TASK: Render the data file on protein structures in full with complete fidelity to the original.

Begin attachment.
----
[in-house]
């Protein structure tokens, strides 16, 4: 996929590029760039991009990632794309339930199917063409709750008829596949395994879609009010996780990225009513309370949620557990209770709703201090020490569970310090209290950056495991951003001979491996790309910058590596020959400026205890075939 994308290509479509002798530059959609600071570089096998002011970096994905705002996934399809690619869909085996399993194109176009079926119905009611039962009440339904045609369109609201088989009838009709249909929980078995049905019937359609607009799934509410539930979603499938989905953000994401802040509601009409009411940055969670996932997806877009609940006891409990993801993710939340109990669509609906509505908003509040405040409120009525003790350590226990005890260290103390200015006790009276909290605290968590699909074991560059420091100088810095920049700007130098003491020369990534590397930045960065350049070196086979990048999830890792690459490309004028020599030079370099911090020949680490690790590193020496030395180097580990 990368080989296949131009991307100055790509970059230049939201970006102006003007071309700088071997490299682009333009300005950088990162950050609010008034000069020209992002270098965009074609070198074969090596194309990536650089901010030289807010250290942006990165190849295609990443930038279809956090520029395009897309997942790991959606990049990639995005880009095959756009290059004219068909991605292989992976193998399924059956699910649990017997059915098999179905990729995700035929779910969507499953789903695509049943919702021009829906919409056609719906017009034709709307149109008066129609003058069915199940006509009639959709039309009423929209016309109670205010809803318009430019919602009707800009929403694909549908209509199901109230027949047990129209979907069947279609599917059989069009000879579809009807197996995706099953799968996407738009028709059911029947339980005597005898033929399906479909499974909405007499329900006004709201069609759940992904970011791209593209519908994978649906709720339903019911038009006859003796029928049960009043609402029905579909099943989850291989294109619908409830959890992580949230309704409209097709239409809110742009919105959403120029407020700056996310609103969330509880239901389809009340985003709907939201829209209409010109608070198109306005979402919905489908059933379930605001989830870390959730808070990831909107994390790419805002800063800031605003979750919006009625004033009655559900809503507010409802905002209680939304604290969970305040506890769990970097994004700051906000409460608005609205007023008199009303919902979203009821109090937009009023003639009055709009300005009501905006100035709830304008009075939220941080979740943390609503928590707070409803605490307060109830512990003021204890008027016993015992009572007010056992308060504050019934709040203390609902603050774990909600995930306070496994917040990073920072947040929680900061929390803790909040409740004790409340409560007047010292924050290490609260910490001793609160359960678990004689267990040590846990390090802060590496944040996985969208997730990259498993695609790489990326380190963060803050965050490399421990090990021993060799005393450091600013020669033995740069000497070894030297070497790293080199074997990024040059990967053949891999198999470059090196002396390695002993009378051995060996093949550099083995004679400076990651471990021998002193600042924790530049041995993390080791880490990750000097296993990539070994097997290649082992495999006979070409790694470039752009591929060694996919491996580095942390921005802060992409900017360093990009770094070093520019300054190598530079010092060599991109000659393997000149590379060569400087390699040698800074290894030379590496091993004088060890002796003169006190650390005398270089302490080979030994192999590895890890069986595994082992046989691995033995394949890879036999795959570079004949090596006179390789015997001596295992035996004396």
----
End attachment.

[in-house]
């Protein structure tokens, strides 16, 4: 996929590029760039991009990632794309339930199917063409709750008829596949395994879609009010996780990225009513309370949620557990209770709703201090020490569970310090209290950056495991951003001979491996790309910058590596020959400026205890075939 994308290509479509002798530059959609600071570089096998002011970096994905705002996934399809690619869909085996399993194109176009079926119905009611039962009440339904045609369109609201088989009838009709249909929980078995049905019937359609607009799934509410539930979603499938989905953000994401802040509601009409009411940055969670996932997806877009609940006891409990993801993710939340109990669509609906509505908003509040405040409120009525003790350590226990005890260290103390200015006790009276909290605290968590699909074991560059420091100088810095920049700007130098003491020369990534590397930045960065350049070196086979990048999830890792690459490309004028020599030079370099911090020949680490690790590193020496030395180097580990 990368080989296949131009991307100055790509970059230049939201970006102006003007071309700088071997490299682009333009300005950088990162950050609010008034000069020209992002270098965009074609070198074969090596194309990536650089901010030289807010250290942006990165190849295609990443930038279809956090520029395009897309997942790991959606990049990639995005880009095959756009290059004219068909991605292989992976193998399924059956699910649990017997059915098999179905990729995700035929779910969507499953789903695509049943919702021009829906919409056609719906017009034709709307149109008066129609003058069915199940006509009639959709039309009423929209016309109670205010809803318009430019919602009707800009929403694909549908209509199901109230027949047990129209979907069947279609599917059989069009000879579809009807197996995706099953799968996407738009028709059911029947339980005597005898033929399906479909499974909405007499329900006004709201069609759940992904970011791209593209519908994978649906709720339903019911038009006859003796029928049960009043609402029905579909099943989850291989294109619908409830959890992580949230309704409209097709239409809110742009919105959403120029407020700056996310609103969330509880239901389809009340985003709907939201829209209409010109608070198109306005979402919905489908059933379930605001989830870390959730808070990831909107994390790419805002800063800031605003979750919006009625004033009655559900809503507010409802905002209680939304604290969970305040506890769990970097994004700051906000409460608005609205007023008199009303919902979203009821109090937009009023003639009055709009300005009501905006100035709830304008009075939220941080979740943390609503928590707070409803605490307060109830512990003021204890008027016993015992009572007010056992308060504050019934709040203390609902603050774990909600995930306070496994917040990073920072947040929680900061929390803790909040409740004790409340409560007047010292924050290490609260910490001793609160359960678990004689267990040590846990390090802060590496944040996985969208997730990259498993695609790489990326380190963060803050965050490399421990090990021993060799005393450091600013020669033995740069000497070894030297070497790293080199074997990024040059990967053949891999198999470059090196002396390695002993009378051995060996093949550099083995004679400076990651471990021998002193600042924790530049041995993390080791880490990750000097296993990539070994097997290649082992495999006979070409790694470039752009591929060694996919491996580095942390921005802060992409900017360093990009770094070093520019300054190598530079010092060599991109000659393997000149590379060569400087390699040698800074290894030379590496091993004088060890002796003169006190650390005398270089302490080979030994192999590895890890069986595994082992046989691995033995394949890879036999795959570079004949090596006179390789015997001596295992035996004396």